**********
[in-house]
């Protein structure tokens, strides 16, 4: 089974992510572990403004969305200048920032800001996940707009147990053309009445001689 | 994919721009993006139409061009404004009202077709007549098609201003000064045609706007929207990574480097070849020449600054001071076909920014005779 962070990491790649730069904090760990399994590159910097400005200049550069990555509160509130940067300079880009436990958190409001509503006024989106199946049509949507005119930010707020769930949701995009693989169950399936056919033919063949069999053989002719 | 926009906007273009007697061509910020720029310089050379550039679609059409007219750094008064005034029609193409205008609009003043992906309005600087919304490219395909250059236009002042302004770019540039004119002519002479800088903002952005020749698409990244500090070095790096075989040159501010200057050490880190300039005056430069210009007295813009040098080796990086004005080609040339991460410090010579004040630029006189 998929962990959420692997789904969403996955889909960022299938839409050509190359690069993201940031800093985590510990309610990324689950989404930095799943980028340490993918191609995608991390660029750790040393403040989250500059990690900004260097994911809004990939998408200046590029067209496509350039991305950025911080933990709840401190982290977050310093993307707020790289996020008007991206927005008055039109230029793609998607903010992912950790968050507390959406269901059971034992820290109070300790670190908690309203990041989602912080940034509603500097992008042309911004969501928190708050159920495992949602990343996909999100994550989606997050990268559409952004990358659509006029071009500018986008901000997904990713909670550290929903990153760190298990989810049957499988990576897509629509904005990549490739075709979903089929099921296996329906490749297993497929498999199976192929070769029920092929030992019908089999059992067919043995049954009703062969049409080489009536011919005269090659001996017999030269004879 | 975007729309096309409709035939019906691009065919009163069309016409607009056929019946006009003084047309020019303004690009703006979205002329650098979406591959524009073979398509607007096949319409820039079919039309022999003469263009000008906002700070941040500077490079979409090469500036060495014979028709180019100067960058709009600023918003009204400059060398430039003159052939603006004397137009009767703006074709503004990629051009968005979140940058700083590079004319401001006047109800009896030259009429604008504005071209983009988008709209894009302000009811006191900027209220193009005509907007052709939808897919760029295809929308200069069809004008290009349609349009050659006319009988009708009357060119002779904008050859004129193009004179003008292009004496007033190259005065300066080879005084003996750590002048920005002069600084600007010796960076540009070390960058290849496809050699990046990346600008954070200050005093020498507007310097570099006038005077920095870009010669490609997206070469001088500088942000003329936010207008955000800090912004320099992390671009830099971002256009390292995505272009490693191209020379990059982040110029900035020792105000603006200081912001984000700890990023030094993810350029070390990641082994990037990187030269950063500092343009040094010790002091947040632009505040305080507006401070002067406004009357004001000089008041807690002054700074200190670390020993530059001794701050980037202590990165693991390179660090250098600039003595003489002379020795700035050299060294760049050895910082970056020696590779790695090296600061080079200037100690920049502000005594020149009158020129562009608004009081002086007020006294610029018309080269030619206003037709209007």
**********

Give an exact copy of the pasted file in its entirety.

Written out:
[in-house]
């Protein structure tokens, strides 16, 4: 089974992510572990403004969305200048920032800001996940707009147990053309009445001689 | 994919721009993006139409061009404004009202077709007549098609201003000064045609706007929207990574480097070849020449600054001071076909920014005779 962070990491790649730069904090760990399994590159910097400005200049550069990555509160509130940067300079880009436990958190409001509503006024989106199946049509949507005119930010707020769930949701995009693989169950399936056919033919063949069999053989002719 | 926009906007273009007697061509910020720029310089050379550039679609059409007219750094008064005034029609193409205008609009003043992906309005600087919304490219395909250059236009002042302004770019540039004119002519002479800088903002952005020749698409990244500090070095790096075989040159501010200057050490880190300039005056430069210009007295813009040098080796990086004005080609040339991460410090010579004040630029006189 998929962990959420692997789904969403996955889909960022299938839409050509190359690069993201940031800093985590510990309610990324689950989404930095799943980028340490993918191609995608991390660029750790040393403040989250500059990690900004260097994911809004990939998408200046590029067209496509350039991305950025911080933990709840401190982290977050310093993307707020790289996020008007991206927005008055039109230029793609998607903010992912950790968050507390959406269901059971034992820290109070300790670190908690309203990041989602912080940034509603500097992008042309911004969501928190708050159920495992949602990343996909999100994550989606997050990268559409952004990358659509006029071009500018986008901000997904990713909670550290929903990153760190298990989810049957499988990576897509629509904005990549490739075709979903089929099921296996329906490749297993497929498999199976192929070769029920092929030992019908089999059992067919043995049954009703062969049409080489009536011919005269090659001996017999030269004879 | 975007729309096309409709035939019906691009065919009163069309016409607009056929019946006009003084047309020019303004690009703006979205002329650098979406591959524009073979398509607007096949319409820039079919039309022999003469263009000008906002700070941040500077490079979409090469500036060495014979028709180019100067960058709009600023918003009204400059060398430039003159052939603006004397137009009767703006074709503004990629051009968005979140940058700083590079004319401001006047109800009896030259009429604008504005071209983009988008709209894009302000009811006191900027209220193009005509907007052709939808897919760029295809929308200069069809004008290009349609349009050659006319009988009708009357060119002779904008050859004129193009004179003008292009004496007033190259005065300066080879005084003996750590002048920005002069600084600007010796960076540009070390960058290849496809050699990046990346600008954070200050005093020498507007310097570099006038005077920095870009010669490609997206070469001088500088942000003329936010207008955000800090912004320099992390671009830099971002256009390292995505272009490693191209020379990059982040110029900035020792105000603006200081912001984000700890990023030094993810350029070390990641082994990037990187030269950063500092343009040094010790002091947040632009505040305080507006401070002067406004009357004001000089008041807690002054700074200190670390020993530059001794701050980037202590990165693991390179660090250098600039003595003489002379020795700035050299060294760049050895910082970056020696590779790695090296600061080079200037100690920049502000005594020149009158020129562009608004009081002086007020006294610029018309080269030619206003037709209007």